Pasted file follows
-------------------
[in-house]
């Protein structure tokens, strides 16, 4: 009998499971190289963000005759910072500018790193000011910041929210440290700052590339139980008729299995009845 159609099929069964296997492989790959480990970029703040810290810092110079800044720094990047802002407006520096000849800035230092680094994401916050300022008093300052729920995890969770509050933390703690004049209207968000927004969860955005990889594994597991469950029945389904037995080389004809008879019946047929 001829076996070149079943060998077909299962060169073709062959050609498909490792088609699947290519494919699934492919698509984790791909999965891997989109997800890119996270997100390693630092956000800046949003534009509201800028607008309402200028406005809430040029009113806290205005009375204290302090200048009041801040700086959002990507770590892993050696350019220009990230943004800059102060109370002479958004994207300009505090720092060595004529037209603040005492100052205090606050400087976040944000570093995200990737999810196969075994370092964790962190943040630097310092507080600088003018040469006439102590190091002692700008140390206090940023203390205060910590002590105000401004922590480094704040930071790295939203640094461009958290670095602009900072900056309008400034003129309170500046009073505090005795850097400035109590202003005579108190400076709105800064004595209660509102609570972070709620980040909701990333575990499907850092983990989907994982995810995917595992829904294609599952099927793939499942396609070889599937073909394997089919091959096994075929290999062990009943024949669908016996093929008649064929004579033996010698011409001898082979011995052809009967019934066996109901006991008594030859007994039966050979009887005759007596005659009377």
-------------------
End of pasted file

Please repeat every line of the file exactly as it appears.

[in-house]
């Protein structure tokens, strides 16, 4: 009998499971190289963000005759910072500018790193000011910041929210440290700052590339139980008729299995009845 159609099929069964296997492989790959480990970029703040810290810092110079800044720094990047802002407006520096000849800035230092680094994401916050300022008093300052729920995890969770509050933390703690004049209207968000927004969860955005990889594994597991469950029945389904037995080389004809008879019946047929 001829076996070149079943060998077909299962060169073709062959050609498909490792088609699947290519494919699934492919698509984790791909999965891997989109997800890119996270997100390693630092956000800046949003534009509201800028607008309402200028406005809430040029009113806290205005009375204290302090200048009041801040700086959002990507770590892993050696350019220009990230943004800059102060109370002479958004994207300009505090720092060595004529037209603040005492100052205090606050400087976040944000570093995200990737999810196969075994370092964790962190943040630097310092507080600088003018040469006439102590190091002692700008140390206090940023203390205060910590002590105000401004922590480094704040930071790295939203640094461009958290670095602009900072900056309008400034003129309170500046009073505090005795850097400035109590202003005579108190400076709105800064004595209660509102609570972070709620980040909701990333575990499907850092983990989907994982995810995917595992829904294609599952099927793939499942396609070889599937073909394997089919091959096994075929290999062990009943024949669908016996093929008649064929004579033996010698011409001898082979011995052809009967019934066996109901006991008594030859007994039966050979009887005759007596005659009377």